Navy vet Hall homeless after high medical bills
"There are people who care about homeless veterans," said 53-year-old David Hall of Huntington, who said health problems put him deep in debt, causing him to become homeless.
Hall, who has been sober from alcohol for 12 years, is a six year Navy veteran with four years in the reserves.
"I found myself sleeping in my car, after getting eviction and termination notices, and no where to turn," he said.
"SSVF saved me. I thought I was going to have to stay at the homeless mission where I volunteered as a maintenance worker," he said.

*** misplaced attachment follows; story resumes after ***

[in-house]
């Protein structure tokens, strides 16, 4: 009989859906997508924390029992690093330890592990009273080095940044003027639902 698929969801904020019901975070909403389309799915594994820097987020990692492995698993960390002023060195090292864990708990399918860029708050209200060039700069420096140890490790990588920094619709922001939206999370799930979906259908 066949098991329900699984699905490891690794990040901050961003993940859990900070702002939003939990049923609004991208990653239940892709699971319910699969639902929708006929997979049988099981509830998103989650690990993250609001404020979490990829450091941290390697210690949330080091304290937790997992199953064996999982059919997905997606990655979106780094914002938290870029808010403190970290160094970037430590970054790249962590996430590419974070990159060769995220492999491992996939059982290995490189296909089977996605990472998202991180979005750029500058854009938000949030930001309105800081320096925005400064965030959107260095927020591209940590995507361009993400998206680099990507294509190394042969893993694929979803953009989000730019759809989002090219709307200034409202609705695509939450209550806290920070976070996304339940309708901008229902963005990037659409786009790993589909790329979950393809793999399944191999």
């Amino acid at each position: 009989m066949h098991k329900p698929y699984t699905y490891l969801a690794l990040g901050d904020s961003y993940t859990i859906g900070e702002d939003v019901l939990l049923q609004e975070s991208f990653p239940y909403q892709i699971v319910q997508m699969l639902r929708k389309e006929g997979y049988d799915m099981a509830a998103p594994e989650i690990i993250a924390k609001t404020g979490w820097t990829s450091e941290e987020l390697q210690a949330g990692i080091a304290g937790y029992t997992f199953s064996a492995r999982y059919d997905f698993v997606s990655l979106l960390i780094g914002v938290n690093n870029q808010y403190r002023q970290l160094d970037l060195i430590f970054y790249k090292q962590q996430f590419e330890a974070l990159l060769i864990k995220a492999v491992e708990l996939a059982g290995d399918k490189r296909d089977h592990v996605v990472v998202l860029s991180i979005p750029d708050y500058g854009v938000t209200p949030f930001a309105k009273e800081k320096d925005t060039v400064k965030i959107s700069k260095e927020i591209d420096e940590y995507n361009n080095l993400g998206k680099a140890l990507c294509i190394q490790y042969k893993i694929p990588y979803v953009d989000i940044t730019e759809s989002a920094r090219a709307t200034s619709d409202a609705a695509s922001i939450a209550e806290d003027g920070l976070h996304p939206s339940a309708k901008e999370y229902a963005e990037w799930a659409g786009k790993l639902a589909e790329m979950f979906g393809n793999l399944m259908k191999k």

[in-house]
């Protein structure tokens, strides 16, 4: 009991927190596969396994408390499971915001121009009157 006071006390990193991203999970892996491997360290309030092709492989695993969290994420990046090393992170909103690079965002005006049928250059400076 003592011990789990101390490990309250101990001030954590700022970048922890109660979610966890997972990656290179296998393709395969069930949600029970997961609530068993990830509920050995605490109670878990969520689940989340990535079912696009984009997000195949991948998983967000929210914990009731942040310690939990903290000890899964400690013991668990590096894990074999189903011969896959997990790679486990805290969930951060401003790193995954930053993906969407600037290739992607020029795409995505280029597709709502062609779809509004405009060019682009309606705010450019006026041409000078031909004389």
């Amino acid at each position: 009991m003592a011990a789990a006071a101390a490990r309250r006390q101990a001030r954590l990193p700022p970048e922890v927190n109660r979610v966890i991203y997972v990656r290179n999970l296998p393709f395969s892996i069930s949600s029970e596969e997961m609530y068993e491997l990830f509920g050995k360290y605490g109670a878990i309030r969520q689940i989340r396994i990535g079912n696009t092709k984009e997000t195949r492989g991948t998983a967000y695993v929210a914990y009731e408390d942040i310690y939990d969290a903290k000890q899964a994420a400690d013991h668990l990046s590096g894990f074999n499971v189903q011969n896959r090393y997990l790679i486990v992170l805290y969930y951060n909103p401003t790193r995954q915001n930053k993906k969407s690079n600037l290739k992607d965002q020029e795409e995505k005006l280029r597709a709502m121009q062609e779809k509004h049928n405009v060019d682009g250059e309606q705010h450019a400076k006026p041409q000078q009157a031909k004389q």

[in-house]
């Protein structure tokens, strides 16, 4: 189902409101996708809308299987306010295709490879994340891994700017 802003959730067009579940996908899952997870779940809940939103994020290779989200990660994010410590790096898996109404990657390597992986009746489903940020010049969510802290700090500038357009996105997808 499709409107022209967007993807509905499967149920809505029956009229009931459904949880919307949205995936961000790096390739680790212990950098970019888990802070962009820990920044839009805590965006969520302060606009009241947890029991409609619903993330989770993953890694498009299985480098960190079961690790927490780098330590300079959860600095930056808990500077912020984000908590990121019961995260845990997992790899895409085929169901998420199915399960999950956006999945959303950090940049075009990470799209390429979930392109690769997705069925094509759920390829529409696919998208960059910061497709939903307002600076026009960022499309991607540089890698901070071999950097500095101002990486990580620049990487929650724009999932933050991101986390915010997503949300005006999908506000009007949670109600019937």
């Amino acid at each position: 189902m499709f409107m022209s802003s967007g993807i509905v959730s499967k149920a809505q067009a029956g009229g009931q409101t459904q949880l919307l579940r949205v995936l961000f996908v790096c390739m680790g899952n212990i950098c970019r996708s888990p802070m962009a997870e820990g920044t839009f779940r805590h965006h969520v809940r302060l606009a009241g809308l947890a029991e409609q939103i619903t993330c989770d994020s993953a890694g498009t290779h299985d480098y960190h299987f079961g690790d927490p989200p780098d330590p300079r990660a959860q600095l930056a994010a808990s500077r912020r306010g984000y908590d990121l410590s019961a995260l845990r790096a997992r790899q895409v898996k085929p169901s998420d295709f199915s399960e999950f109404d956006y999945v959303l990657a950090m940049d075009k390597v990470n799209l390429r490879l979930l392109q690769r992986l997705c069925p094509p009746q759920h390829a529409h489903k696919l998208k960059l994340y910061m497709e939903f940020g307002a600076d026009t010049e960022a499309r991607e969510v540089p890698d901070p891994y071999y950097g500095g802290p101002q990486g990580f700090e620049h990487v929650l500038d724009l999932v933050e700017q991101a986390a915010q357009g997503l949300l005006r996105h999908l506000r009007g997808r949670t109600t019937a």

Hall worked in heating and air conditioning most of his life, until his health failed.
"I never wanted to use any system, just make it, but I found myself with my last straw," Hall said.
Hall now has housing and is "making it."
The Supportive Services for Veteranís Families (SSVF) program in Huntington, which also serves several West Virginia counties, is designed to lift very low-income veteran families out of homelessness and into stable permanent housing.
Through this program Southwestern Community Action and their SSVF program provides comprehensive assistance in the areas of case management, outreach, temporary financial assistance, and referrals to help in obtaining VA benefits.